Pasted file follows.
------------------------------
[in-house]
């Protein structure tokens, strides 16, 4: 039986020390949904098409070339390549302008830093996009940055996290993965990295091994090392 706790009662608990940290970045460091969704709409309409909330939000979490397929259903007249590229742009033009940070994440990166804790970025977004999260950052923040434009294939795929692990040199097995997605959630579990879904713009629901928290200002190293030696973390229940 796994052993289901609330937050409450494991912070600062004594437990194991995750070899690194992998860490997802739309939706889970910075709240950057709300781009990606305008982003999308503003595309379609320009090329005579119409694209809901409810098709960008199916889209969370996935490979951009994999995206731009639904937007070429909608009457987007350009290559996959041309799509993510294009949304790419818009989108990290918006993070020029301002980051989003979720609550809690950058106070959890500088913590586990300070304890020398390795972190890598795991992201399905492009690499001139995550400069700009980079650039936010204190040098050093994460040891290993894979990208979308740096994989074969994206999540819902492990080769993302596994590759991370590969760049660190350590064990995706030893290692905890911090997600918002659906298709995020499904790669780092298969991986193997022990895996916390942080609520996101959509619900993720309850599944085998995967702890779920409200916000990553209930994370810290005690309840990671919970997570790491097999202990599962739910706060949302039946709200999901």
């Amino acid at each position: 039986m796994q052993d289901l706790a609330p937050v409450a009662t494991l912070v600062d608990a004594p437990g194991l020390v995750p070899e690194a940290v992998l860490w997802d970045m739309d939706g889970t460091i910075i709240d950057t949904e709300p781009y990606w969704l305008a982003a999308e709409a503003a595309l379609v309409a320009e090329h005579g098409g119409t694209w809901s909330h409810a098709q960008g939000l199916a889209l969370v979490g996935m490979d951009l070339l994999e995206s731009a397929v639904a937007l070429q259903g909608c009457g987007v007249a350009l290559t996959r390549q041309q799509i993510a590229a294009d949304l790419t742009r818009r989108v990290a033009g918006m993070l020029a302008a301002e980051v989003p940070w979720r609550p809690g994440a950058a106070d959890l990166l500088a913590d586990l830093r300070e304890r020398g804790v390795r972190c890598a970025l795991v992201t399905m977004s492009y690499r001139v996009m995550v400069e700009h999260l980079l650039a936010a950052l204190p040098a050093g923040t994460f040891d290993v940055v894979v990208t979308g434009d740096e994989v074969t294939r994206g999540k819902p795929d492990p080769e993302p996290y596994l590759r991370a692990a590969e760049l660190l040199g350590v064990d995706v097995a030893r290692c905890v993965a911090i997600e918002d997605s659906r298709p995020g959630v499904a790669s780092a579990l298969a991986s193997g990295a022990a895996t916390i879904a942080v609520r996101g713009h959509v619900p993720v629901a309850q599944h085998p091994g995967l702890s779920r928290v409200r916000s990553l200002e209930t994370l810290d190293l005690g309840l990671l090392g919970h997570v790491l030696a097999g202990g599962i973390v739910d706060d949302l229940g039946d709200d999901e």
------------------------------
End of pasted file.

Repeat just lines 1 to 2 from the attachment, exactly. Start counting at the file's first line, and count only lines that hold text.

[in-house]
């Protein structure tokens, strides 16, 4: 039986020390949904098409070339390549302008830093996009940055996290993965990295091994090392 706790009662608990940290970045460091969704709409309409909330939000979490397929259903007249590229742009033009940070994440990166804790970025977004999260950052923040434009294939795929692990040199097995997605959630579990879904713009629901928290200002190293030696973390229940 796994052993289901609330937050409450494991912070600062004594437990194991995750070899690194992998860490997802739309939706889970910075709240950057709300781009990606305008982003999308503003595309379609320009090329005579119409694209809901409810098709960008199916889209969370996935490979951009994999995206731009639904937007070429909608009457987007350009290559996959041309799509993510294009949304790419818009989108990290918006993070020029301002980051989003979720609550809690950058106070959890500088913590586990300070304890020398390795972190890598795991992201399905492009690499001139995550400069700009980079650039936010204190040098050093994460040891290993894979990208979308740096994989074969994206999540819902492990080769993302596994590759991370590969760049660190350590064990995706030893290692905890911090997600918002659906298709995020499904790669780092298969991986193997022990895996916390942080609520996101959509619900993720309850599944085998995967702890779920409200916000990553209930994370810290005690309840990671919970997570790491097999202990599962739910706060949302039946709200999901």